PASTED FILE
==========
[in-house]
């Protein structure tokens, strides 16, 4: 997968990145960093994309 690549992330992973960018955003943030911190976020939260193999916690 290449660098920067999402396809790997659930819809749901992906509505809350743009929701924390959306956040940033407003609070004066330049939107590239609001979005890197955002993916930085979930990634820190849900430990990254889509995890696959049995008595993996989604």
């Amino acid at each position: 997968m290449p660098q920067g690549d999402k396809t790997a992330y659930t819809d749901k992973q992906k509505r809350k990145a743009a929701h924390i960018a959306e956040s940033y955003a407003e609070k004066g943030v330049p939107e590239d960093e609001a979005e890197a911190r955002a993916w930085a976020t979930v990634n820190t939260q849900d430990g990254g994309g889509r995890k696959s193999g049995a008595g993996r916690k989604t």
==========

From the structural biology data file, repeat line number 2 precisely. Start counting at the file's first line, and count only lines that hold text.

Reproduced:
């Protein structure tokens, strides 16, 4: 997968990145960093994309 690549992330992973960018955003943030911190976020939260193999916690 290449660098920067999402396809790997659930819809749901992906509505809350743009929701924390959306956040940033407003609070004066330049939107590239609001979005890197955002993916930085979930990634820190849900430990990254889509995890696959049995008595993996989604």